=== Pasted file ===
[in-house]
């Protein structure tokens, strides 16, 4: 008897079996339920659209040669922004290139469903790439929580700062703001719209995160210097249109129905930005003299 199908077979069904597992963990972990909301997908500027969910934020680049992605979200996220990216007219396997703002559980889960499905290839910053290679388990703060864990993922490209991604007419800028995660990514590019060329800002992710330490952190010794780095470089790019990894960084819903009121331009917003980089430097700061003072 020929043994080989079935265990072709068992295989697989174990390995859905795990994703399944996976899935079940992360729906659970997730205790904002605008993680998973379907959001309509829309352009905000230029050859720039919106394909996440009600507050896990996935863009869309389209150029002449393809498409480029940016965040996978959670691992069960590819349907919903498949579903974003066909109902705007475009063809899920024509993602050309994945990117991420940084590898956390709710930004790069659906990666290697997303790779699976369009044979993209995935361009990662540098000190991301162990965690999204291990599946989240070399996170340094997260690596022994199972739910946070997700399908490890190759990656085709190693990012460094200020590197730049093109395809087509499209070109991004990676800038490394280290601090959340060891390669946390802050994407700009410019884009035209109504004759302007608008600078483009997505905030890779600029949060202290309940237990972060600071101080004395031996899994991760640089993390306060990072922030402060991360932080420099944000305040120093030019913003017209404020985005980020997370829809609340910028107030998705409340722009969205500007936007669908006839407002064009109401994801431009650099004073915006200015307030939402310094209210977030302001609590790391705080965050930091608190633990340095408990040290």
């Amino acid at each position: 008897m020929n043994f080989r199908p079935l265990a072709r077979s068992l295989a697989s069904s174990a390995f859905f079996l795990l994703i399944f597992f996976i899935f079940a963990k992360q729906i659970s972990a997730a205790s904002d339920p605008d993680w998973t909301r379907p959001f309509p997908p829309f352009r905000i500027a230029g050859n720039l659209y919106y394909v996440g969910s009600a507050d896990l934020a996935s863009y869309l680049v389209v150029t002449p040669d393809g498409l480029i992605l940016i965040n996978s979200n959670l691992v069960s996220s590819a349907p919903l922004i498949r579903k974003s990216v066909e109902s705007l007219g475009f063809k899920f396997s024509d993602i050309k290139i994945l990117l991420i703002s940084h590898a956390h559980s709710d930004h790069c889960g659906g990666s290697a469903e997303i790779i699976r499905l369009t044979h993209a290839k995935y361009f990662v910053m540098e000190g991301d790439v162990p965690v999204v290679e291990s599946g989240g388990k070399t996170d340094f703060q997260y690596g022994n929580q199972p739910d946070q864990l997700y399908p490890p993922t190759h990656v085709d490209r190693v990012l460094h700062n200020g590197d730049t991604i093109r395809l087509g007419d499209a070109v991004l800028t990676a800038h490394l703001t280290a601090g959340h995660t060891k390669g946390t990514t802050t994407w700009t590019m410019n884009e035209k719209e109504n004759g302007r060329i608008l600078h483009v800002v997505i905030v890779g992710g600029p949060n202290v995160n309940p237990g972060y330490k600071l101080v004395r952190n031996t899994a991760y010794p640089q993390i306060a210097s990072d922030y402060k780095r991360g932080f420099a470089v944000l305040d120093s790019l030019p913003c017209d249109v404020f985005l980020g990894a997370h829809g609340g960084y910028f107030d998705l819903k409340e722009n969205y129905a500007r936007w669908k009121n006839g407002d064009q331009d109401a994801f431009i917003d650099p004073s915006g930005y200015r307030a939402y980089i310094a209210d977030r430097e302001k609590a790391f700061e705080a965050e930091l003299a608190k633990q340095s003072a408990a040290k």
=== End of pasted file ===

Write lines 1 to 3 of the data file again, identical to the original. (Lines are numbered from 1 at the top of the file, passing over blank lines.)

[in-house]
């Protein structure tokens, strides 16, 4: 008897079996339920659209040669922004290139469903790439929580700062703001719209995160210097249109129905930005003299 199908077979069904597992963990972990909301997908500027969910934020680049992605979200996220990216007219396997703002559980889960499905290839910053290679388990703060864990993922490209991604007419800028995660990514590019060329800002992710330490952190010794780095470089790019990894960084819903009121331009917003980089430097700061003072 020929043994080989079935265990072709068992295989697989174990390995859905795990994703399944996976899935079940992360729906659970997730205790904002605008993680998973379907959001309509829309352009905000230029050859720039919106394909996440009600507050896990996935863009869309389209150029002449393809498409480029940016965040996978959670691992069960590819349907919903498949579903974003066909109902705007475009063809899920024509993602050309994945990117991420940084590898956390709710930004790069659906990666290697997303790779699976369009044979993209995935361009990662540098000190991301162990965690999204291990599946989240070399996170340094997260690596022994199972739910946070997700399908490890190759990656085709190693990012460094200020590197730049093109395809087509499209070109991004990676800038490394280290601090959340060891390669946390802050994407700009410019884009035209109504004759302007608008600078483009997505905030890779600029949060202290309940237990972060600071101080004395031996899994991760640089993390306060990072922030402060991360932080420099944000305040120093030019913003017209404020985005980020997370829809609340910028107030998705409340722009969205500007936007669908006839407002064009109401994801431009650099004073915006200015307030939402310094209210977030302001609590790391705080965050930091608190633990340095408990040290």
């Amino acid at each position: 008897m020929n043994f080989r199908p079935l265990a072709r077979s068992l295989a697989s069904s174990a390995f859905f079996l795990l994703i399944f597992f996976i899935f079940a963990k992360q729906i659970s972990a997730a205790s904002d339920p605008d993680w998973t909301r379907p959001f309509p997908p829309f352009r905000i500027a230029g050859n720039l659209y919106y394909v996440g969910s009600a507050d896990l934020a996935s863009y869309l680049v389209v150029t002449p040669d393809g498409l480029i992605l940016i965040n996978s979200n959670l691992v069960s996220s590819a349907p919903l922004i498949r579903k974003s990216v066909e109902s705007l007219g475009f063809k899920f396997s024509d993602i050309k290139i994945l990117l991420i703002s940084h590898a956390h559980s709710d930004h790069c889960g659906g990666s290697a469903e997303i790779i699976r499905l369009t044979h993209a290839k995935y361009f990662v910053m540098e000190g991301d790439v162990p965690v999204v290679e291990s599946g989240g388990k070399t996170d340094f703060q997260y690596g022994n929580q199972p739910d946070q864990l997700y399908p490890p993922t190759h990656v085709d490209r190693v990012l460094h700062n200020g590197d730049t991604i093109r395809l087509g007419d499209a070109v991004l800028t990676a800038h490394l703001t280290a601090g959340h995660t060891k390669g946390t990514t802050t994407w700009t590019m410019n884009e035209k719209e109504n004759g302007r060329i608008l600078h483009v800002v997505i905030v890779g992710g600029p949060n202290v995160n309940p237990g972060y330490k600071l101080v004395r952190n031996t899994a991760y010794p640089q993390i306060a210097s990072d922030y402060k780095r991360g932080f420099a470089v944000l305040d120093s790019l030019p913003c017209d249109v404020f985005l980020g990894a997370h829809g609340g960084y910028f107030d998705l819903k409340e722009n969205y129905a500007r936007w669908k009121n006839g407002d064009q331009d109401a994801f431009i917003d650099p004073s915006g930005y200015r307030a939402y980089i310094a209210d977030r430097e302001k609590a790391f700061e705080a965050e930091l003299a608190k633990q340095s003072a408990a040290k």